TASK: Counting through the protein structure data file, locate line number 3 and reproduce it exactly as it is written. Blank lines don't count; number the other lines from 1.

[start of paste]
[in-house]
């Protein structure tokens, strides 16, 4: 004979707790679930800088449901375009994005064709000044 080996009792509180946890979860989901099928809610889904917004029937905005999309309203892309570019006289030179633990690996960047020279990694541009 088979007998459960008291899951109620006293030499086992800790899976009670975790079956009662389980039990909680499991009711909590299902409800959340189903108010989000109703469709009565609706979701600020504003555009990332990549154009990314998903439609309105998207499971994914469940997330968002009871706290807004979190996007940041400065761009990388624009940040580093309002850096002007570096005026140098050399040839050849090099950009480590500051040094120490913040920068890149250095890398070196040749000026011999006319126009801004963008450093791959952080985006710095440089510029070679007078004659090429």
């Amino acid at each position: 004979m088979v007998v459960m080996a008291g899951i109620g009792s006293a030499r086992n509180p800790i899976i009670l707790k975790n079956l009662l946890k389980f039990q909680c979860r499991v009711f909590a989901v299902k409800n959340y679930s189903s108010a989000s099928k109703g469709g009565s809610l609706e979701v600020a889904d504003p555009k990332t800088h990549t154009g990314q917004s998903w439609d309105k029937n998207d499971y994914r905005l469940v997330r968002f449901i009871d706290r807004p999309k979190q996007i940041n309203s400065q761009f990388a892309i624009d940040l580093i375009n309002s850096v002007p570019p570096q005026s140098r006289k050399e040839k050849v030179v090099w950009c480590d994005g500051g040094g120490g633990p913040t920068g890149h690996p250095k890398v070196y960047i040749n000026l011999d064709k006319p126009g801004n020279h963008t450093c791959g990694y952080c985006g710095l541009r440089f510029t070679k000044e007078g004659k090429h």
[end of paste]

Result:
């Amino acid at each position: 004979m088979v007998v459960m080996a008291g899951i109620g009792s006293a030499r086992n509180p800790i899976i009670l707790k975790n079956l009662l946890k389980f039990q909680c979860r499991v009711f909590a989901v299902k409800n959340y679930s189903s108010a989000s099928k109703g469709g009565s809610l609706e979701v600020a889904d504003p555009k990332t800088h990549t154009g990314q917004s998903w439609d309105k029937n998207d499971y994914r905005l469940v997330r968002f449901i009871d706290r807004p999309k979190q996007i940041n309203s400065q761009f990388a892309i624009d940040l580093i375009n309002s850096v002007p570019p570096q005026s140098r006289k050399e040839k050849v030179v090099w950009c480590d994005g500051g040094g120490g633990p913040t920068g890149h690996p250095k890398v070196y960047i040749n000026l011999d064709k006319p126009g801004n020279h963008t450093c791959g990694y952080c985006g710095l541009r440089f510029t070679k000044e007078g004659k090429h």